Director: Tajana Rosing
Assistant Director: Nam Sung Kim
PRISM’s goal is to explore revolutionary pathways that will deliver long-term industry impact. We will build adaptive and flexible HW or SW “prisms”, to replace the “blocks” that are a byproduct of today's rigid abstraction layers. Combinations of such HW and SW components will expose the right capabilities and interfaces at the right time and place, resulting in holistic cross-layer IMS codesign, without affecting programming complexity. Instead of a rigid hierarchy that exists today, we envision an IMS system where the software layer adapts to existing frameworks for compatibility and distributes work throughout the system for maximum performance and efficiency while ensuring security. The architecture layer unifies near-data and distributed computing by leveraging CXL and heterogeneous chiplet integration technologies, efficiently and securely integrates traditional and computational memory sub-systems. To accomplish these goals, the center is divided into four research themes:
- Theme 1: Systems & Software
- Theme 2: Architecture
- Theme 3: Devices & Circuits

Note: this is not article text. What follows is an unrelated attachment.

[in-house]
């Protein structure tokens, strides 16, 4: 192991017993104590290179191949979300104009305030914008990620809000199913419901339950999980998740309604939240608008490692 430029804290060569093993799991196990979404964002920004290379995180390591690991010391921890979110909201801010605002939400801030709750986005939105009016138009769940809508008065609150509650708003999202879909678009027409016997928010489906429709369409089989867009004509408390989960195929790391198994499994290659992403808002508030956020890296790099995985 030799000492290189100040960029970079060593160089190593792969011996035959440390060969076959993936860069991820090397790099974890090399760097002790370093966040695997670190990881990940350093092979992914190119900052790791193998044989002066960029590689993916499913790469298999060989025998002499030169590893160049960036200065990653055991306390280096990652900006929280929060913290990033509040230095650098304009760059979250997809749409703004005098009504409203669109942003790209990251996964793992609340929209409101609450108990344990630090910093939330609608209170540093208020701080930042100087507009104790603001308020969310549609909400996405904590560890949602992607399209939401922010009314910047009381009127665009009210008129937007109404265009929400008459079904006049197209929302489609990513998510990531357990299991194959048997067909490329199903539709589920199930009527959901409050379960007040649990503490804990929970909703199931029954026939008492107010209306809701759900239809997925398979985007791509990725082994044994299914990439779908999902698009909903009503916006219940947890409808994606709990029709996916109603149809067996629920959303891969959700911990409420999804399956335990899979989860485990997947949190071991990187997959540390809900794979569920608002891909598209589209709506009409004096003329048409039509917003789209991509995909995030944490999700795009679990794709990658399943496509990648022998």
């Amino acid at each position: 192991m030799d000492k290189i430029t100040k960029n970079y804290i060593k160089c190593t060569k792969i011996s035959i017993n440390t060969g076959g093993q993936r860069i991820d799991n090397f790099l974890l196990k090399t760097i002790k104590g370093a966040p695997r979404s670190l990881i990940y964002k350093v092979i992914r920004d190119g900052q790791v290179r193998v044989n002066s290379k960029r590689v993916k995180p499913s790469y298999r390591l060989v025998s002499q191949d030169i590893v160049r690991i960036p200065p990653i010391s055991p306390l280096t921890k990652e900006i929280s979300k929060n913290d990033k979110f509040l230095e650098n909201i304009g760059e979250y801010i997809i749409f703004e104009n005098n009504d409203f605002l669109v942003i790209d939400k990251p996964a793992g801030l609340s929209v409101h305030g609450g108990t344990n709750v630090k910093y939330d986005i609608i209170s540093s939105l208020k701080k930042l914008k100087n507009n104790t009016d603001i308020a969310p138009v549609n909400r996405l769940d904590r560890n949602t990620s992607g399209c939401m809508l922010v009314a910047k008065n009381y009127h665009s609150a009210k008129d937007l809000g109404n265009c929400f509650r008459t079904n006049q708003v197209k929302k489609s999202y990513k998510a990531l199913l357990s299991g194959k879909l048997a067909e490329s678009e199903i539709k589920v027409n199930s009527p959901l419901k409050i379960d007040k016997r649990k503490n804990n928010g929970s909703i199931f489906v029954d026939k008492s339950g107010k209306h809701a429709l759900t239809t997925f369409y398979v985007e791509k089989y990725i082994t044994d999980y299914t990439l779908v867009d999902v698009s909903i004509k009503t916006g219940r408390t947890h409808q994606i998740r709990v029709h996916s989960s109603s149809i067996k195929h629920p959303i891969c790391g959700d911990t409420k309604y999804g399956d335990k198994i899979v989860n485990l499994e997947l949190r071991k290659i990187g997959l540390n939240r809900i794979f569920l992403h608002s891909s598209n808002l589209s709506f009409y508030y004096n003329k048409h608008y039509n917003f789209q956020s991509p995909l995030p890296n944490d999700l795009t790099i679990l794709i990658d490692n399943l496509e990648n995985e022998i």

- Theme 4: Grand Challenges
Grand challenge applications: We will demonstrate our prototype system in the context of two applications of high priority for societal, commercial, and national security: personalized medicine and deep analytics. Both have a huge demand for bandwidth and capacity, while requiring accurate and timely results. For deep analytics, our goal is to enable 100x more insights to be gleaned within a given capacity and bandwidth compared to the state of the art. This will be realized through cross-stack innovations that change how, where and when data is stored, accessed, processed, or moved. We plan to develop new benchmarks and datasets by leveraging existing public domain data (via the IEEE DataPort) and workloads from our collaborators. Our work will not only revolutionize the drug discovery and data analytics, but will also develop and test systems needed to accelerate other data-intensive workloads, as these applications share similar constituents, such as databases, sparse data processing, algorithms based on graphs, and machine learning algorithms, such as clustering.